Antonym: 야(野) (ya, opposition)
    Coordinate term: 여야(與野) (yeoya)
Usage notesEdit
  • Usually written in hanja form in news headlines, even in contemporary text otherwise devoid of Chinese characters.
Derived termsEdit

Etymology 4Edit

Sino-Korean word from (you).

PronunciationEdit

Romanizations
Revised Romanization?yeo
Revised Romanization (translit.)?yeo
McCune–Reischauer?
Yale Romanization?ye

PronounEdit

(yeo) (hanja )

  1. (archaic Literary Chinese-style Korean) you
    () ()() ()()하는가?Yeo-neun hayeo gicheo-reul miji-haneunga?Do you not know that place?
Derived termsEdit

Etymology 5Edit

Modern Korean reading of various Chinese characters.

SyllableEdit

(yeo)

Extended content
  1. : to remain
    (eumhun reading: 남을 (nameul yeo))
    (MC reading: (MC jɨʌ))
  2. : to give
    (eumhun reading: (jul yeo))
    (MC reading: (MC jɨʌ, jɨʌX, jɨʌH))
  3. : to be like
    (eumhun reading: 같을 (gateul yeo))
    (MC reading: (MC ȵɨʌ, ȵɨʌH))
  4. : you
    (eumhun reading: (neo yeo))
    (MC reading: (MC ȵɨʌX))
  5. 輿: carriage
    (eumhun reading: 수레 (sure yeo))
    (MC reading: 輿 (MC jɨʌ, jɨʌH))
  6. : I; me
    (eumhun reading: (na yeo))
    (MC reading: (MC jɨʌ, d͡ʑia))
  7. : a Literary Chinese particle
    (eumhun reading: 어조사 (eojosa yeo))
    (MC reading: (MC jɨʌ, jɨʌX, jɨʌH))
  8. : I; me
    (eumhun reading: (na yeo))
    (MC reading: (MC jɨʌ, jɨʌX))
  9. : jade
    (eumhun reading: (ok yeo))
    (MC reading: (MC jɨʌ))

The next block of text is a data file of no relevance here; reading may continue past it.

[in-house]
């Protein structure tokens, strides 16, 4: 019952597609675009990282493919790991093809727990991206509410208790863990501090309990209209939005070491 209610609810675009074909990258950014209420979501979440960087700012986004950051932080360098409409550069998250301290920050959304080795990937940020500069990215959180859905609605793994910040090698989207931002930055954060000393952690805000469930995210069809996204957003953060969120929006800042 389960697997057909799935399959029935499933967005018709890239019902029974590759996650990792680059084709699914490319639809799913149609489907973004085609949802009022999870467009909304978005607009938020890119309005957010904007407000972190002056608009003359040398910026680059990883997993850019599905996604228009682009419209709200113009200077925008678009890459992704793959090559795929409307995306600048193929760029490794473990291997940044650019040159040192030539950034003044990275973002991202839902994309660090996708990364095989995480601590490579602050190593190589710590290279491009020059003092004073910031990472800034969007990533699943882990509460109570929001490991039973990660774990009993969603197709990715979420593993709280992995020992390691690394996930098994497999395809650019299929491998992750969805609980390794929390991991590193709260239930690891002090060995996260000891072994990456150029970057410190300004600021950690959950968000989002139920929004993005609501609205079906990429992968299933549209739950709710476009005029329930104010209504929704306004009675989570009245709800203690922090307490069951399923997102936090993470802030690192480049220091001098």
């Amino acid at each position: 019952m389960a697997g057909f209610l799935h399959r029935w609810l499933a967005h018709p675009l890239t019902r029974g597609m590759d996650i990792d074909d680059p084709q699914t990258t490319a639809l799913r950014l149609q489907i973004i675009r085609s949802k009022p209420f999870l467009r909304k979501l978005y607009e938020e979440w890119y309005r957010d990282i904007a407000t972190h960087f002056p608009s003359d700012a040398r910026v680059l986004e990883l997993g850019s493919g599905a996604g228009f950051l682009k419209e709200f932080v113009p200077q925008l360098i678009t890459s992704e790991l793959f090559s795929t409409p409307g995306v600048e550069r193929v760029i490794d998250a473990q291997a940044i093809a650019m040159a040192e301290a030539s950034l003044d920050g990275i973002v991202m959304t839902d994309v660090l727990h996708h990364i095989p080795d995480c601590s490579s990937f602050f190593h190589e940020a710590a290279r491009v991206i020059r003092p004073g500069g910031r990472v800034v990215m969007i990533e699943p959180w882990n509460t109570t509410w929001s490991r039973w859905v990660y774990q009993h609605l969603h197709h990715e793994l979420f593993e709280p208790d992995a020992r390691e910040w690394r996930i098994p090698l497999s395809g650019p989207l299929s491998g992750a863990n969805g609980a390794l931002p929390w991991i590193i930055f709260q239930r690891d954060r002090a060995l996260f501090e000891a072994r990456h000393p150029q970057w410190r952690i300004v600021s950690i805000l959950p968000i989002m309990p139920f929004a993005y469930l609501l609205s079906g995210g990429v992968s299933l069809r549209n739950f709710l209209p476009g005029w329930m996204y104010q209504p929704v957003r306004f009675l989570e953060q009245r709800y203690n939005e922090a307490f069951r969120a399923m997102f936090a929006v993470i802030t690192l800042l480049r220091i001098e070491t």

10. : name of a stone
    (eumhun reading: 이름 (dol ireum yeo))
    (MC reading: )
  11. : name of a boat
    (eumhun reading: 이름 (bae ireum yeo))
    (MC reading: (MC jɨʌ))
  12. : to eat
    (eumhun reading: 먹을 (meogeul yeo))
    (MC reading: (MC ȵɨʌ, ȵɨʌX, ȵɨʌH))
  13. : to hold facing one another
    (eumhun reading: 마주 (maju deul yeo))
    (MC reading: (MC jɨʌ))

Etymology 6Edit

Modern Korean reading of various Chinese characters in isolation or as the first element of a compound. As the non-initial character of a compound, it is read as (ryeo).

After a North Korean language reform in the mid-twentieth century, North Koreans always pronounce it as (ryeo) in all environments.

SyllableEdit

(yeo)

Extended content
  1. : brigade
    (eumhun reading: 군사 (gunsa yeo))
    (MC reading: (MC lɨʌX))
  2. : a surname
    (eumhun reading: 성씨 (seongssi yeo))
    (MC reading: (MC lɨʌX))
  3. : beautiful
    (eumhun reading: 고울 (goul yeo))
    (MC reading: (MC liᴇ, leiH))
  4. : black
    (eumhun reading: 검을 (geomeul yeo))
    (MC reading: (MC lei))
  5. : village
    (eumhun reading: 마을 (ma'eul yeo))
    (MC reading: (MC lɨʌ))
  6. : hut
    (eumhun reading: 농막집 (nongmakjip yeo))
    (MC reading: (MC lɨʌ))
  7. : to filter
    (eumhun reading: 거를 (georeul yeo))
    (MC reading: )
  8. : to strive
    (eumhun reading: 힘쓸 (himsseul yeo))
    (MC reading: (MC liᴇiH))
  9. : whetstone
    (eumhun reading: 숫돌 (sutdol yeo))
    (MC reading: (MC liᴇiH))
  10. : black horse
    (eumhun reading: 가라말 (garamal yeo))
    (MC reading: (MC liᴇ, lei))

Etymology 7Edit

Modern Korean reading of various Chinese characters in isolation or as the first element of a compound. As the non-initial character of a compound, it is read as (nyeo).

After a North Korean language reform in the mid-twentieth century, North Koreans always pronounce it as (nyeo) in all environments.

SyllableEdit

(yeo)

Extended content
  1. : woman
    (eumhun reading: 계집 (gyejip yeo))
    (MC reading: (MC ɳɨʌX, ɳɨʌH))